There are a number of mistakes that can be made with demographic and psychographic research, such as studying a group too young, and then making erroneous projections on the basis of their youthful immaturity.
Example: if you had studied the average participant of Woodstock, would you have forecast the Yuppie?
A similar mistake is being made about the Millennials, but it isn’t about catching them too early.
It’s about studying the wrong ones.
The evangelical publishing world is fixated on why Millennials are leaving the church. They get them to write blogs, articles and books about their disaffection, and from this extrapolate what the church has to do and where it has to change in order to reach this generation for Christ.
Why are we focusing on Christian Millennials who leave the church in order to learn how to reach non-Christian Millennials who are not in the church?
Am I the only one that thinks this is a pertinent question?
The disaffected Christian Millennials are not abandoning Christ, just the church. Okay, so did their parents. And their parents before them. They either came back to the church, or reinvented it stylistically.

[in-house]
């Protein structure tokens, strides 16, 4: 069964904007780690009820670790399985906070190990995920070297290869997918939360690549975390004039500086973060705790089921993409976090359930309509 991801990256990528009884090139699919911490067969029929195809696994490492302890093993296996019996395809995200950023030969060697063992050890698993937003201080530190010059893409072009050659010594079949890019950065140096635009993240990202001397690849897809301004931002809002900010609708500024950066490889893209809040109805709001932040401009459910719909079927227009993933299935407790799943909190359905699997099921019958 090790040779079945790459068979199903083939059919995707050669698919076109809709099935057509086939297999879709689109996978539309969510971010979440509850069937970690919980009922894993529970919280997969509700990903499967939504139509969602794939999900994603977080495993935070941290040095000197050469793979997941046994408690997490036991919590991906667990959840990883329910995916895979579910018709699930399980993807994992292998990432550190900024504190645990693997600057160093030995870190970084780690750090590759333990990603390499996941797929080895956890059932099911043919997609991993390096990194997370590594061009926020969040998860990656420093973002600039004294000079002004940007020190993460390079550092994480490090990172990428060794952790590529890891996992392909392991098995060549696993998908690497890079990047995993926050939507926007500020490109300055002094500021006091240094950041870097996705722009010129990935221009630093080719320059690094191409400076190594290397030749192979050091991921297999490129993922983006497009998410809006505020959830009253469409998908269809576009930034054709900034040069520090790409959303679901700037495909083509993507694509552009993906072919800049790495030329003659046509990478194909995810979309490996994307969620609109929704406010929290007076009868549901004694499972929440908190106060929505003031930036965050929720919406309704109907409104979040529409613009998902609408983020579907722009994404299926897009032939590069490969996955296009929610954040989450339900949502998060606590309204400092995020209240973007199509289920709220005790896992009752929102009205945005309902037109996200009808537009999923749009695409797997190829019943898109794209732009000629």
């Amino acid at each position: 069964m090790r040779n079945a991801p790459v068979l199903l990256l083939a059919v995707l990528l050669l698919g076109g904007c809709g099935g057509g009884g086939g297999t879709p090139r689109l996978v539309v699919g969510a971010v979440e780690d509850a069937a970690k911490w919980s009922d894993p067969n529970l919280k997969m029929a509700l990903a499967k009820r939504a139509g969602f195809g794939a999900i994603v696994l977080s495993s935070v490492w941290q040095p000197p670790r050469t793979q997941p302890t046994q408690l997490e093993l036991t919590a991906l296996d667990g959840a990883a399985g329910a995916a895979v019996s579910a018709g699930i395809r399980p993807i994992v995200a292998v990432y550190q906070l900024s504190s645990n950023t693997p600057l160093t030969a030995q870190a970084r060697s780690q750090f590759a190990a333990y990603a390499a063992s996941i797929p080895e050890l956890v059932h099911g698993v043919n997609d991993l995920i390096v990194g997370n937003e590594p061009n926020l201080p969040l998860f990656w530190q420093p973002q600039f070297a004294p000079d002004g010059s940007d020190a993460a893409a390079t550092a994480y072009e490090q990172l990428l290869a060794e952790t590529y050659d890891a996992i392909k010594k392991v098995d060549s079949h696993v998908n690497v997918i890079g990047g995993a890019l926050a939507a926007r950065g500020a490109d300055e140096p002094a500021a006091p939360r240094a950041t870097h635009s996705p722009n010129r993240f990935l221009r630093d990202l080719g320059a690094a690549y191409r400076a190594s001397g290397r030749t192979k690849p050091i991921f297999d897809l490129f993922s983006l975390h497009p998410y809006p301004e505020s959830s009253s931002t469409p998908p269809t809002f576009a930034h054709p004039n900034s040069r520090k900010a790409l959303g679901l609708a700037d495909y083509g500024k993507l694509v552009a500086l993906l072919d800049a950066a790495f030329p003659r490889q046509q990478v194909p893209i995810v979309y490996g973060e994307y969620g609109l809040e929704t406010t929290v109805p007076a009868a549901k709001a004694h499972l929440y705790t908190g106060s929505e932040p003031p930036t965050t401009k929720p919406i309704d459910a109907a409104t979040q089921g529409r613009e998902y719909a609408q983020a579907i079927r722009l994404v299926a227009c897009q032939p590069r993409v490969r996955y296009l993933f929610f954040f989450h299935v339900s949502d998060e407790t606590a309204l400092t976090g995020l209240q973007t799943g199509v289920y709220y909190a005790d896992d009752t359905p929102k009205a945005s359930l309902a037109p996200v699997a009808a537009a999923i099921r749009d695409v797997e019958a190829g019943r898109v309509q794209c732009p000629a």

Not exactly news.
What is news is the rise of the “nones,” which are those Millennials (and their parents) who are abandoning religion altogether.
This isn’t a story about Christians wanting more of a narrative, wishing their pastor was more like Donald Miller, hating the production of the eighties megachurch, or anything else.
That’s an evangelical sub-culture thing.
The real issue is much larger.
So if we are going to talk to someone, and listen to someone, and learn from someone, let’s talk, listen and learn from Millennials that have not been Christians, much less churched.
After all, they are the true Millennial mission field.
James Emery White
“Millennial Myths and the Real Reasons People Leave the Church,” Shane Raynor, posted on 11/11/13, read online.